The doctor will see you now…but only if you’re paying: GPs’ appointments become available for cash while NHS surgeries stay shut
- Investigation by Mail on Sunday shows some GPs who will not see NHS patients are willing to see people face-to-face as long as they’re prepared to pay
- For £49, patients can obtain a in-person appointment in private London clinics
- There is no suggestion that any doctors are breaking terms of NHS contracts
Family doctors employed at NHS surgeries that have suspended routine face-to-face appointments are working for private practices where they are happy to see patients in person for cash.
Since the lockdown began in March, NHS patients have struggled to secure so-called in-person appointments with their GP as services have been provided online or by telephone to reduce the risk of spreading coronavirus.
But an investigation by The Mail on Sunday has found some GPs who work for such NHS practices are willing to see people face- to-face – as long as those people are prepared to pay for the privilege.
A Mail on Sunday investigation has found GPs who usually work at NHS surgeries are carrying out face-to-face appointments at private clinics while their practises are shut (stock image)
For £49, patients can obtain a 15-minute, in-person appointment with GPs in private London clinics run by DocTap. A 30-minute face-to-face slot costs £89.
Advertising its service, DocTap states: ‘We firmly believe that GP appointments are better off carried out face-to-face with a doctor wherever possible.’
Among those offering private in-person consultations are two doctors who usually work at Tollgate Medical Centre, an NHS practice in Beckton, East London. Since February, Tollgate has asked patients to fill in an online consultation form before waiting up to 48 hours for a response ‘via phone or text’.
Another DocTap GP works at Ampthill Practice near Camden Town, North London. According to its website, the surgery is currently ‘dealing with patients by telephone only’ and adds: ‘Our doors are closed to the public… we are sorry for the inconvenience caused.’
STEAMED UP, MICHAEL? HERE’S THE ALL-CLEAR
By Holly Bancroft
Gove with fogged up glasses last week
Michael Gove fell victim to the dreaded fogged-up glasses last week while wearing a mask – leaving many wondering how to avoid getting steamy in them.
Some took to social media to complain that they have to ‘pick between breathing or seeing’ when warm breath exits the top of the mask and hits the cooler surface of the lens, creating condensation.
But now eyewear designer Tom Davies has a solution.
The bespoke optician, who designed glasses for actor Henry Cavill to play Superman, recommends rubbing a bar of soap on the inside of lenses, then using a cloth to clear the lens. He says the glycerine in the soap will act as a barrier against fogging.
Mr Davies also suggests resting the top of the mask higher up the nose and placing your glasses frames on top in their usual position. He says this helps to stop air escaping up into your eyes.
Television doctor Hilary Jones advises dipping spectacles in soapy water and letting them dry. But Mr Davies prefers to avoid water as it may damage some lens coatings – and horn-rimmed frames.
A fourth family doctor works at London Fields Medical Centre in Hackney, whose patients have been told: ‘During the coronavirus pandemic we are currently not booking face-to-face appointments.’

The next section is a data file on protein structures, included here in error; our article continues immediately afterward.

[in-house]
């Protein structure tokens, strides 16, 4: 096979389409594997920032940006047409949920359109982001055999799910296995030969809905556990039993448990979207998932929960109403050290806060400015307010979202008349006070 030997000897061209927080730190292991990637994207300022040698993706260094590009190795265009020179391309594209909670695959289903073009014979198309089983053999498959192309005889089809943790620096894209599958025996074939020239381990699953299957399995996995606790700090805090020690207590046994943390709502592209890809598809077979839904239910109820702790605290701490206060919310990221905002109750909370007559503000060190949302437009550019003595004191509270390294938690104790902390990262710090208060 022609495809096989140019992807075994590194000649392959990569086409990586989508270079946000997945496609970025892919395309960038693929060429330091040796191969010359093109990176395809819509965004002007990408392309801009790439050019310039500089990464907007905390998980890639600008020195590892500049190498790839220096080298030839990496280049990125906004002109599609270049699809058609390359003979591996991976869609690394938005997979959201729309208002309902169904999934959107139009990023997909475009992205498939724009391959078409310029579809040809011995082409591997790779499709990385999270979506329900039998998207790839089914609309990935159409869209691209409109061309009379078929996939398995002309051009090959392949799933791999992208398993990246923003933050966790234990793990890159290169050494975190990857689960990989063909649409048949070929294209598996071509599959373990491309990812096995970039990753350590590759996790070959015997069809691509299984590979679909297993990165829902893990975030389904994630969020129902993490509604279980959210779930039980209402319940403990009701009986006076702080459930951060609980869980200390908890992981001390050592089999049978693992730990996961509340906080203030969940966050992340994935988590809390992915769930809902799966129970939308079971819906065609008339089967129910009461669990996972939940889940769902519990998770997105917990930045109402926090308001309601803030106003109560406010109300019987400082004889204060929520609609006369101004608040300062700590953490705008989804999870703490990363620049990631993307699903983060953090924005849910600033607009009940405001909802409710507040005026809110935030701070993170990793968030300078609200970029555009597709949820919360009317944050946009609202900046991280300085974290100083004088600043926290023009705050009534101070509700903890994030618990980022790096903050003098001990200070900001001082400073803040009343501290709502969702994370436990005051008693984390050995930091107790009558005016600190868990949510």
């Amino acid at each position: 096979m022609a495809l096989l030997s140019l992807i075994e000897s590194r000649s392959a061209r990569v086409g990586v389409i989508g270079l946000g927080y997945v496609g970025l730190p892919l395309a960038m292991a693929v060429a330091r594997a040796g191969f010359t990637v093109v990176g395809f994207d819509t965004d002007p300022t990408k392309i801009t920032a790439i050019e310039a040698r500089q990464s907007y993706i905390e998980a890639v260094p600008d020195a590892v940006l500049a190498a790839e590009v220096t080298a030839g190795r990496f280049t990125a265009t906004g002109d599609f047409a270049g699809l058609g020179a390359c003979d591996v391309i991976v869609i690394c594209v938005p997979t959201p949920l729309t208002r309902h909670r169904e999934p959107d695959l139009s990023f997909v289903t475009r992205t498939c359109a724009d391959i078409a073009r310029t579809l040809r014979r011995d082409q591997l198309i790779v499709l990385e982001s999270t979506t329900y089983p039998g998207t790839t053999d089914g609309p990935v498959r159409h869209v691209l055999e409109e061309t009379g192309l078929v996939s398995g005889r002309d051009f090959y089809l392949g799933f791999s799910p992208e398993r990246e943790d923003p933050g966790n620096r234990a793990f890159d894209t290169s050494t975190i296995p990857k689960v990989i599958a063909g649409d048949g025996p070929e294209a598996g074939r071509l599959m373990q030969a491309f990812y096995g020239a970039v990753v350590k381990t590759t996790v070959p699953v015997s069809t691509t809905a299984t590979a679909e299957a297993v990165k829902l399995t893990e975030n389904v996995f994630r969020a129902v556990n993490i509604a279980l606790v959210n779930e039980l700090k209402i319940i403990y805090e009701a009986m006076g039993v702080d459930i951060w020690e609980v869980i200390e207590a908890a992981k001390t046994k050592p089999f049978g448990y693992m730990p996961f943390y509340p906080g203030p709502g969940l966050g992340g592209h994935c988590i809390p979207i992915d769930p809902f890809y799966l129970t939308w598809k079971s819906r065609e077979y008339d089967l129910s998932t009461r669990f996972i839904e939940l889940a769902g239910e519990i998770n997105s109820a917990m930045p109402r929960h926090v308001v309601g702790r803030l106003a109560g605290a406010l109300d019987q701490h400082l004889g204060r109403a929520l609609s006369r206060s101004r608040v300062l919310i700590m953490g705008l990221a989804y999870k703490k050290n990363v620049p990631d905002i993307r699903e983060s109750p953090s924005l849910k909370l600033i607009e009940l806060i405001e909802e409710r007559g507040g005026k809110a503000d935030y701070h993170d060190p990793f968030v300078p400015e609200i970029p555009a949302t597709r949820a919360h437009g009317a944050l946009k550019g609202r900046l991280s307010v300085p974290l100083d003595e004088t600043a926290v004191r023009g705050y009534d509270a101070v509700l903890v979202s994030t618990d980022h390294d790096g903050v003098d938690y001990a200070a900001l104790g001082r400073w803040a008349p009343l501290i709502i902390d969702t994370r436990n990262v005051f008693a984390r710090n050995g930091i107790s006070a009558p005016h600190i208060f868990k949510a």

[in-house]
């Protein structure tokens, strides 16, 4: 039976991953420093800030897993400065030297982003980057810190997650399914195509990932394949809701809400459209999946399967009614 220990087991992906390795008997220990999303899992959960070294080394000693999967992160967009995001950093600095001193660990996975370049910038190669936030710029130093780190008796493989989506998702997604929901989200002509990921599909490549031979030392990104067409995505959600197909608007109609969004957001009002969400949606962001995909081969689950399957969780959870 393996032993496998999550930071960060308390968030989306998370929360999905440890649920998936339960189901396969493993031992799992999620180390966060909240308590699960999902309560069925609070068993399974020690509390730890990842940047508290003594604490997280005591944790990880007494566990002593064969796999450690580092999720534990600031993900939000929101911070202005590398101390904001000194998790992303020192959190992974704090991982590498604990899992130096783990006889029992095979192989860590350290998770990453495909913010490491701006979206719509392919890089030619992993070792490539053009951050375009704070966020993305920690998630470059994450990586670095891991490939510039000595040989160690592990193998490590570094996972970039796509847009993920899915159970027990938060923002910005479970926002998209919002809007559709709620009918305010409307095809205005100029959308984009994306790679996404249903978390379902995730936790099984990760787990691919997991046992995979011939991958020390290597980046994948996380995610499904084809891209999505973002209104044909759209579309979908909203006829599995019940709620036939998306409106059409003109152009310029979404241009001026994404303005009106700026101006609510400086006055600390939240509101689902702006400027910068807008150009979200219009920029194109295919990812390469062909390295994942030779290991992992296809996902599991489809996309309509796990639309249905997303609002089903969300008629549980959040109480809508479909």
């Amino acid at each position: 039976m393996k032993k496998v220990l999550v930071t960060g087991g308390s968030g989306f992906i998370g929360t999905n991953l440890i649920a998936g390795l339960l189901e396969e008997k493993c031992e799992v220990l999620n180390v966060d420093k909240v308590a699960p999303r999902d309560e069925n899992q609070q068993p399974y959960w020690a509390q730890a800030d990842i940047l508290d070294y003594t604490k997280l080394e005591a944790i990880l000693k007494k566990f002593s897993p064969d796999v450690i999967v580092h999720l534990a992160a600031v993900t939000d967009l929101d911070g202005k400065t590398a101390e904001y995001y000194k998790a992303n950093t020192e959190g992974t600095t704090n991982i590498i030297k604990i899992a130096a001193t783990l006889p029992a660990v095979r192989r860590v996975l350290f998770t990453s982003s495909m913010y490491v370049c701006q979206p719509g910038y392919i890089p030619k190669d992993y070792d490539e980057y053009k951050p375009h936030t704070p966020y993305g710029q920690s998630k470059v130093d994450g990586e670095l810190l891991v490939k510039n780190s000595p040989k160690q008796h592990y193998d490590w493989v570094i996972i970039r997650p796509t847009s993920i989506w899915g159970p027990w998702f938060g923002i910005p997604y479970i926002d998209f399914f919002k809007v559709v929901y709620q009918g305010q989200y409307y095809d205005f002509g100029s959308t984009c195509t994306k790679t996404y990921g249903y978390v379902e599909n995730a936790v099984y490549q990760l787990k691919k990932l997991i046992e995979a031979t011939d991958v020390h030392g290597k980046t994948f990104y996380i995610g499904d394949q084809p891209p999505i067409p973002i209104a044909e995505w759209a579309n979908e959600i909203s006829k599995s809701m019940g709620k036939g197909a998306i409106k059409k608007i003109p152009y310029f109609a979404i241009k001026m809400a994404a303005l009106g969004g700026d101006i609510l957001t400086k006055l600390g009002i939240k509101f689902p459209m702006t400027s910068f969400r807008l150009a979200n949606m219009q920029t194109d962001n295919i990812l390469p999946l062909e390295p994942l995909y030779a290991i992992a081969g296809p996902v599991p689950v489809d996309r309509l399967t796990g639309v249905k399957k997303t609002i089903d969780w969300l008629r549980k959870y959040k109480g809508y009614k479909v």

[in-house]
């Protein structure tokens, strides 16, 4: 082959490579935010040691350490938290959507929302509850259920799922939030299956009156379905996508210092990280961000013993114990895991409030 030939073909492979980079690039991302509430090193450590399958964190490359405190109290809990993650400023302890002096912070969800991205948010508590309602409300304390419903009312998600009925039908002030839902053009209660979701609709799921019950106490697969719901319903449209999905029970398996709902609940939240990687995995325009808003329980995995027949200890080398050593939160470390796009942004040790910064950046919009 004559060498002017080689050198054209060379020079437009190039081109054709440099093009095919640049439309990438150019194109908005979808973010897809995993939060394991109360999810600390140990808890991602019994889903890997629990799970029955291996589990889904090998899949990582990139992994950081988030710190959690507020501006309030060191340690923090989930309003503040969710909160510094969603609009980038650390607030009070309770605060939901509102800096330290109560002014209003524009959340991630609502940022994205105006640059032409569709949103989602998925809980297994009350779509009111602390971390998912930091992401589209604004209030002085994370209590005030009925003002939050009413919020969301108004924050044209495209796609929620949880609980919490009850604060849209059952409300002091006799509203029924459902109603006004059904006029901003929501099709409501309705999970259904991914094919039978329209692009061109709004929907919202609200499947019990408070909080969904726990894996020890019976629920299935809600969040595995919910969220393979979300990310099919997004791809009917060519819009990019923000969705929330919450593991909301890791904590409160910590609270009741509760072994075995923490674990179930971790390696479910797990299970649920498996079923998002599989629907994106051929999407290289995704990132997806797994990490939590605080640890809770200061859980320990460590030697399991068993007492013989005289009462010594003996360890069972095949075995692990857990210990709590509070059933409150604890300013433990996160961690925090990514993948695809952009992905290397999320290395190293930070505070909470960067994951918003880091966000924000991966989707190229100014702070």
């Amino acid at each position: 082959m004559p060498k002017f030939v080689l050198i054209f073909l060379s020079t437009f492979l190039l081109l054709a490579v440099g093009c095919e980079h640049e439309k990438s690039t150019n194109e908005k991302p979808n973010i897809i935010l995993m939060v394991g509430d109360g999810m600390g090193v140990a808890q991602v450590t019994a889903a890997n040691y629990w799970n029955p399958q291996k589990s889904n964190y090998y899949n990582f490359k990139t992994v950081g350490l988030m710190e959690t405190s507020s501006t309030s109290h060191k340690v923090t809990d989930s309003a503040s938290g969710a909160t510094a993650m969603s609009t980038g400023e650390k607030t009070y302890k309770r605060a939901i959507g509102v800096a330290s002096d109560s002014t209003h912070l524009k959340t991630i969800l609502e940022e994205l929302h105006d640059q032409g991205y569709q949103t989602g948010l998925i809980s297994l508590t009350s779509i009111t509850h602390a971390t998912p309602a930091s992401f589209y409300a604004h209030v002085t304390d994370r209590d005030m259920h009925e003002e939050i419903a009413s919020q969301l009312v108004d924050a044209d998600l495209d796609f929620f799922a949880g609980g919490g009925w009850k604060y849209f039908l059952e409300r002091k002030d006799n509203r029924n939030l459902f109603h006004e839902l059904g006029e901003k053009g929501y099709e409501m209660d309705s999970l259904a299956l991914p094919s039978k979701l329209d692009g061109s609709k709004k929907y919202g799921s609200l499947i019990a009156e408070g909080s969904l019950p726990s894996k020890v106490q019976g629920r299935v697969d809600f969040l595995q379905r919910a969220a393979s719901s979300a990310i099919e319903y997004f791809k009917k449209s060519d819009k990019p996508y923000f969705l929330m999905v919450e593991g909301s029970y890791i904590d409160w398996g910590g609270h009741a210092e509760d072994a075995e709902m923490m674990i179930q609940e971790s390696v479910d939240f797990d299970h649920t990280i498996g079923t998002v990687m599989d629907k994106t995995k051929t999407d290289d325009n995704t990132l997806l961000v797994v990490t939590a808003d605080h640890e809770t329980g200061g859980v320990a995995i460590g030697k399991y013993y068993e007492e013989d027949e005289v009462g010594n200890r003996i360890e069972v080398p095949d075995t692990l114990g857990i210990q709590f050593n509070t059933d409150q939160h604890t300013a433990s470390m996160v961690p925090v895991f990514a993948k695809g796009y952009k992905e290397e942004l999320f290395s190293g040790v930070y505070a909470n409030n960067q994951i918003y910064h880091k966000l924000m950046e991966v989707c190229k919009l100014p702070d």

Each of the surgeries said they will provide face-to-face appointments if clinically necessary.
Dan Faber, the founder of DocTap, defended the conduct of the doctors working for his firm.
‘These GPs are salaried NHS doctors, not practice partners,’ he said. ‘They work under the conditions directed by their employer – either DocTap or their NHS surgery – depending on the day.
‘Whether they work predominantly on the phone or face-to-face is not a decision they make, but is determined by their employer.’
He said DocTap, one of many private providers now advertising face-to-face GP appointments, was able to offer them safely by strictly limiting the number of patients in its clinics at any one time.
There is no suggestion that any of the doctors are breaking the terms of their NHS contracts – which allow them to divide their work between NHS and private work – or otherwise acting improperly.
However, the situation highlights how NHS patients face having to go private for what, until very recently, was standard NHS GP care.
It comes amid concerns that doctors’ lobby groups are manoeuvring to use the pandemic to reduce the number of face-to-face appointments.
The Royal College of GPs and the British Medical Association want to embed ‘new ways of working’ into the system, which could include patients routinely filling in pre-consultation forms online and being telephoned by a GP before then being assessed for an in-person appointment.
Last week, the RCGP leapt on an official NHS survey of GP patients as evidence such ways of working were popular.
Ipsos Mori, which conducted the research, found 82.5 per cent of those surveyed from March 23 to April 3 rated their GP experience as ‘good’ compared to 80.5 per cent in the same period the previous year.
However, just one per cent of responses to the GP Patient Survey 2020, conducted from January 2 to April 3, were submitted after lockdown started.
Ruth Rankine, of the NHS Confederation, said: ‘As lockdown eases, it will be important for people to be able to access care in a way that meets their individual needs and recognises that for some, remote consultations will not be suitable.’